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DF508 mutation and mutation of unknown significance

I am 22 weeks pregnant in my second child.
I was to be a carrier of the DF508 mutation, while my husband carries the c3118c>T (L1040f) mutation, of unknown clinical significance. We were not tested when we had our first child, and the geneticians advised us to test our firstborn, who was found to carry both mutations. His clinical picture is excellent, as is his growth. In 2.5 years he has suffered only one bronchiolitis and episodes of laryngitis, without high fever. His sweat test is 47. We were advised not to do an amniocentesis, since, based on the picture of our child, even if the fetus carries both mutations, the symptoms will be very mild.
1) Can the symptoms in the future become severe?
2) Since it is a boy, is sterility a given?
3) What does a borderline sweat test mean? Is it not positive?
Thank you!
Dear friend,
You are 22 weeks pregnant in your second child. You carry the DF508 mutation and your husband is a carrier of the c.3118C>T mutation.
For the above reasons the geneticians recommended to check you 2.5 years old child, who does not have a history of respiratory infections, except for an episode of bronchiolitis and two episodes of laryngitis. His genotype showed that he carries both mutations and the value of chlorids in his sweat test was 47 mmol/L.
You were advised that an amniocentesis is not necessary, should you wish to terminate the gestation, due to the mild clinical picture of your 2.5 years old child and the borderline value of the sweat test.
Dear friend, the cystic fibrosis gene is a very large gene with many mutations, over 2000. For this reason, there is an international database (CFTR2) and a reference system that was created to give information about the clinical picture and the importance of the mutations. It collects clinical data about the CF mutations from all national report centers (registry), connected to large CF centers in Europe, the Americas, Australia and some countries in Asia.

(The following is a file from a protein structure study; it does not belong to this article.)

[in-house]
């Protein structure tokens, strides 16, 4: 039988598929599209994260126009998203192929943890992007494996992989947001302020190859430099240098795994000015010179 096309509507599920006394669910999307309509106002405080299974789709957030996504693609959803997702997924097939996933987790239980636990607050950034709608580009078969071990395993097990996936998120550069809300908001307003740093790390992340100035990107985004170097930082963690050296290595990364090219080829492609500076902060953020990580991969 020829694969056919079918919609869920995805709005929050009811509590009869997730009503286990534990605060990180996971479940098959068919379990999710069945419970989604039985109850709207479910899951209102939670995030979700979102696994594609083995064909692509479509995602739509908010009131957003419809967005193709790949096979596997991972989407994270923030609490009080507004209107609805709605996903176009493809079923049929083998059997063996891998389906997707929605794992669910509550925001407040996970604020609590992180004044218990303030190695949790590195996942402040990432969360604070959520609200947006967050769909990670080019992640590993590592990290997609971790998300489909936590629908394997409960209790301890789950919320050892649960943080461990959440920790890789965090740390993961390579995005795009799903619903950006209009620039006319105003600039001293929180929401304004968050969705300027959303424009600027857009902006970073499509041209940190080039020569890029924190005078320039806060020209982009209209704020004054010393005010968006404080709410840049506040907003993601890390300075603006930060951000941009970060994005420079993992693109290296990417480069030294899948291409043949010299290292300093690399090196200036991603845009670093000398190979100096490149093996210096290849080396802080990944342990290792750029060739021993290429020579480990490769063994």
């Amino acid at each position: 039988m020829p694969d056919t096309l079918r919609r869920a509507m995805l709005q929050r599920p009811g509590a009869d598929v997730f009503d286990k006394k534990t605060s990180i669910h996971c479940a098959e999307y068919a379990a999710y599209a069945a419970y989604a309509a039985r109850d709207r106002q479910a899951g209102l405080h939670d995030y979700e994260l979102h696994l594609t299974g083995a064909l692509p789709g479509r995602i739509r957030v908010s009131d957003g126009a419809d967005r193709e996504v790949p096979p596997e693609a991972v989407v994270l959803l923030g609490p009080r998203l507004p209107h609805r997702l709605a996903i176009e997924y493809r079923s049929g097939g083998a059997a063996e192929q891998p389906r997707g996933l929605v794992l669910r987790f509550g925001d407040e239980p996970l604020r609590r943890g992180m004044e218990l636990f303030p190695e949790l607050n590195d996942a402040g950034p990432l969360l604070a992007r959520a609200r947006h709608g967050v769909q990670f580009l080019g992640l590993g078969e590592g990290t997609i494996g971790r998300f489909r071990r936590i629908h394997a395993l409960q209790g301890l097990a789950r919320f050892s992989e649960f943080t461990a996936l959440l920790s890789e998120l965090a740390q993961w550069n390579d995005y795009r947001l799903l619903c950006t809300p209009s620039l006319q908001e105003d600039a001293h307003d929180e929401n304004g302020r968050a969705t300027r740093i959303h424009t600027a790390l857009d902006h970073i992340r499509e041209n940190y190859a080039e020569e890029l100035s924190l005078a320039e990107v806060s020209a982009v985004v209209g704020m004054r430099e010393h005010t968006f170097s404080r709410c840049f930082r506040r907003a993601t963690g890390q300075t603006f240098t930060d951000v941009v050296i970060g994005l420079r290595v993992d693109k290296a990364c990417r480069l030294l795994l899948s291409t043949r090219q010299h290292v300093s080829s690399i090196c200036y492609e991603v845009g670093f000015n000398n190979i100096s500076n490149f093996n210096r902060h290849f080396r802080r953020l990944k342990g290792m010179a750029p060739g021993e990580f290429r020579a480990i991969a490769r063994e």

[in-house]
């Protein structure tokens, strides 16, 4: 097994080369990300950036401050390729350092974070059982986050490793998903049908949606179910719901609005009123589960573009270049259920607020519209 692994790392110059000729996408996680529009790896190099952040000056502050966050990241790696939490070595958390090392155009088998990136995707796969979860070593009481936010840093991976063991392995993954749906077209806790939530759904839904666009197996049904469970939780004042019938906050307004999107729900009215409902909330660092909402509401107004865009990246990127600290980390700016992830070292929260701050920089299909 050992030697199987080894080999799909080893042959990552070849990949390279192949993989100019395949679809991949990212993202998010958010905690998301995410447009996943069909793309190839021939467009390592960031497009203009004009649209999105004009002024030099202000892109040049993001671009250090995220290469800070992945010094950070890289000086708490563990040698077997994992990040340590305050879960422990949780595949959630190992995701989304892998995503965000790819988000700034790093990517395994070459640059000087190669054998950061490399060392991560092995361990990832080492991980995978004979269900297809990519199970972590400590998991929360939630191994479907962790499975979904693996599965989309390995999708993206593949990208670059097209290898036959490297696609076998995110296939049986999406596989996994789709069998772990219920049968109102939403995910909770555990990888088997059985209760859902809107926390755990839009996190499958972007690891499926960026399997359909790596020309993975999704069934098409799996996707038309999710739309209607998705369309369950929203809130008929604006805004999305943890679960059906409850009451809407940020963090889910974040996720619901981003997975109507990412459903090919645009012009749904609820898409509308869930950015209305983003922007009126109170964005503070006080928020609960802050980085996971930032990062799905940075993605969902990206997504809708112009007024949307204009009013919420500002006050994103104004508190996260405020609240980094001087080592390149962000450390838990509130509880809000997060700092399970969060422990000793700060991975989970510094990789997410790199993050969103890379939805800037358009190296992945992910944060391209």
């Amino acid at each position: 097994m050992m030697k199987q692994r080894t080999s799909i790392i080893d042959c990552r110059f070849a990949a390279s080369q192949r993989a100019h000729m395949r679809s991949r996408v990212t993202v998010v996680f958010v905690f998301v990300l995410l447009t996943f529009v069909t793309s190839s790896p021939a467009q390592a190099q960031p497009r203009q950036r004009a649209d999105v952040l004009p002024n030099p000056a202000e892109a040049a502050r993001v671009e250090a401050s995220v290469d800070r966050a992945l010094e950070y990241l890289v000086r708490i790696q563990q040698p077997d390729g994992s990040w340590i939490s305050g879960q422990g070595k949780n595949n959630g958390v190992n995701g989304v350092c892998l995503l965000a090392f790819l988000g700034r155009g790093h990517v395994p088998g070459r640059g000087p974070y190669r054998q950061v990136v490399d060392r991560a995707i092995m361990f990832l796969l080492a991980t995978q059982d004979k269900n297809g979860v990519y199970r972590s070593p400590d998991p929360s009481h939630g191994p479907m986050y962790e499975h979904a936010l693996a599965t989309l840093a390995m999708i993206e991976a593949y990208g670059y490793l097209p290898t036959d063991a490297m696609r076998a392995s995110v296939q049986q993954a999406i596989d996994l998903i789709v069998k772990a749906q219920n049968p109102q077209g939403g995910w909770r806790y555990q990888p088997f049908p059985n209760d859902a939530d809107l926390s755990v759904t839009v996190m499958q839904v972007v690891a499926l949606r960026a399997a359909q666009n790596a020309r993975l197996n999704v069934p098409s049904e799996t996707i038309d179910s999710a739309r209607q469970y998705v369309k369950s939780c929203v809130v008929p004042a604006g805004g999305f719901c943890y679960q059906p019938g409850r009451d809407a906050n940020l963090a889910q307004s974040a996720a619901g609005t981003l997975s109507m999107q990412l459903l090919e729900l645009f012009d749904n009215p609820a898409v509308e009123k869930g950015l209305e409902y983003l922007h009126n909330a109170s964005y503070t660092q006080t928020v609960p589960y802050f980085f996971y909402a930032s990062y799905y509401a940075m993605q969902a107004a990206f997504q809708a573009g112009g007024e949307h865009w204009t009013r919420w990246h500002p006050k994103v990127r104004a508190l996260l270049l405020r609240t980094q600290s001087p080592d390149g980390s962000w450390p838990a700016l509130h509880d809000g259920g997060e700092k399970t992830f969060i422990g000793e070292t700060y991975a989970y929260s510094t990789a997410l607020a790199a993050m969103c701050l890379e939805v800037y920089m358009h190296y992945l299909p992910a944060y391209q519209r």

In their last report (8/12/2017) there are information about the most frequent mutations that have been recorded from 89502 patients. The number of recorded mutations is 374, out of which:

312 mutations cause cystic fibrosis
36 have a variable clinical expression
13 mutations do not cause cystic fibrosis
13 mutations are of unknown clinical importance.
Based on the correlation of the mutations to the CFTR2 data for assisting in the prebirth diagnosis, or in case of a positive neonate screening:

Finding 2 mutations means that there is cystic fibrosis (confirmation through sweat test is necessary)
A mutation of variable clinical importance, when combined with a CF causing mutation, or another mutation of variable clinical importance, may cause typical CF.

A mutation of unknown clinical importance, when combined with a mutation not included in the CFTR2 database, may cause typical CF, or CF of variable expression, or a beging form of the disease.
People who carry one, or more mutations that do not cause CF, will not have CF.
DF508 is the most frequent typical CF mutation worldwide. There are, however, no information about C3118C>T in the CFTR2 database, nor in the scientific literature.

The values of the sweat test are evaluated as follows:
Chloride concentratation under 30 mmol/l = normal
Chloride concentration between 30-60 mmol/l =borderline
Chloride concentration over 60 mmol/l = pathologic.
A concentration of 47 mmol/l ist borderline, a boy will probably be infertile. That does not exclude the possibility to become a parent after using his sperm for IVF procedures.
You were recommended to monitor regularly the development of the disease.

Yours faithfully,
Dr. Stavros Doudounakis